Hello BBS Community!
I’ve been asked to write a blog around public transport, and any advice I can offer to those that aren’t so confident in taking it, as well as useful bits of technology that better help me to navigate around London and beyond.
I would like to say that I have it all sussed after many years living and working around London, but I’m writing this blog after a week of delayed and terminated trains, overhead wires coming down, broken disabled toilets, and missing platform staff with ramps, so the first thing to say is – as much as there are things along the way I have learnt to make travel easier, it’s still by no means perfect and it’s important to try and stay calm when things outside of your control have transpired against you.
Most trains I take aren’t able to be planned too far in advance, so I don’t generally book assistance through the national passenger assistance. I use apps like national rail and Citymapper to plan my route and then on arrival at train stations I make sure I find someone who can organise a ramp to go down for me to board the train, and disembark at the other end. On boarding the train, I reiterate where I’m headed (yes, they do sometimes get the station wrong), and then on arrival at my destination, I make sure to enlist the help of fellow passengers should there be no one ready and waiting to get me off. To ensure that the train doesn’t depart before I’m off I usually get one person to hold the door and another to go down the platform and try and find someone that looks like they work there. If that fails there usually is a passenger alarm switch for disabled passengers if you’ve been put on the appropriate coach.
To my knowledge, all buses in London are now accessible, and provide a great way to accessibly get to places that trains or the underground can’t get to so easily.
There has been a reasonable amount of press coverage of the wheelchair spaces on buses and who should have priority if a pushchair is already in the space when you board. I usually find that most passengers and drivers are quite human about the whole situation, and if they can get everyone on at the same time they will. If they can’t, having the patience to wait for the next bus can be important as there only is the one space!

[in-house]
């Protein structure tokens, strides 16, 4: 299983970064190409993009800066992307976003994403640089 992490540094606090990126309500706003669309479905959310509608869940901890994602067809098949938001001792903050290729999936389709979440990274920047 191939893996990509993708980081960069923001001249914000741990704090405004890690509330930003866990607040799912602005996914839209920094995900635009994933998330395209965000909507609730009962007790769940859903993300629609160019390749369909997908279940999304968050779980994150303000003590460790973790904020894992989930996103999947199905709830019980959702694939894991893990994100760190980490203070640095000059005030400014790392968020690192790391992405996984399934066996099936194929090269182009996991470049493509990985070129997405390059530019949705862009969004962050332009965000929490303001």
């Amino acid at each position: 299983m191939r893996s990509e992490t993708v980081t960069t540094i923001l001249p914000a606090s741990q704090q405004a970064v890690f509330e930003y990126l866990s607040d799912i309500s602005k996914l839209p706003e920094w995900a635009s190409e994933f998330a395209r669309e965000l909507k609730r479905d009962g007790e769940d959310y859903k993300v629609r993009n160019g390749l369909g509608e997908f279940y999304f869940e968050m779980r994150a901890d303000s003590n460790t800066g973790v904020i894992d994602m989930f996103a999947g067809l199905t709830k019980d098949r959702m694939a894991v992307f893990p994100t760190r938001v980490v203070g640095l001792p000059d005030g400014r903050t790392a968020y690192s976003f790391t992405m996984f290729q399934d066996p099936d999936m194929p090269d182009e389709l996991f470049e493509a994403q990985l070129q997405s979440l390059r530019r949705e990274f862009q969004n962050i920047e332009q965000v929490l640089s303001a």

Usually the next bus is better!
I use google maps to plan my bus routes, and to see when the next bus is due, but this doesn’t seem to be an exact science – and after waiting a long time, two buses still come at once!
Although the London Underground isn’t something that most people reading this will have access to, it’s something that slowly but surely is becoming slightly more accessible and so I find myself riding now and again – and still feeling like I don’t belong there! Around 25% of London’s stations are now accessible, but a large proportion of those are on the newer lines that are quite far out the city centre. It can be very difficult to find a route that gets you to where you want to be in central London, and I often find that getting as ‘near as possible’ on the tube and then switching to bus or taxi is the only way to make use of the tube a lot of the time.
For many years, taxis were an essential tool for me getting to work in Hammersmith as there wasn’t really any other accessible route from St Pancreas. I was lucky enough that these could be funded through Access to Work, and I would use apps like Gett and MyTaxi (now Free Now) to book a taxi in real time, with very little hassle.
All black cabs in London have to be wheelchair accessible, and the penalties for not taking someone because of their disability can be severe. I’ve not experienced the same level of service outside of London however, with it seeming to be a real lottery if a particular area has accessible taxis – often trying to exhaust every possible cab number to be found on google before conceding there aren’t any, which shockingly is sometimes the case! If you are travelling somewhere new, it can be important to check there are accessible taxis before finalising plans.
A few months ago, I had the realisation that in my electric wheelchair I was roughly double the speed of most people walking, and so I should take advantage of that when going from A to B, if there weren’t other straightforward routes available. It’s a lovely way to see the surroundings and no doubt means that I get more interesting interactions on the way – as well as not costing any more than a bit of electricity to charge the chair up! I use google maps again to plan my walking (wheeling!) routes – but still have to be mindful that it may try and take me up or down a staircase now and again!
I love living and working in London, and although travel can be daunting at times, I wouldn’t change it for anything. My independence is so precious.
On the whole people are kind and extremely helpful, so my greatest advice if you are unsure what to do or where to go is to forget any technology and just ask for help! People are usually all too happy to be of assistance.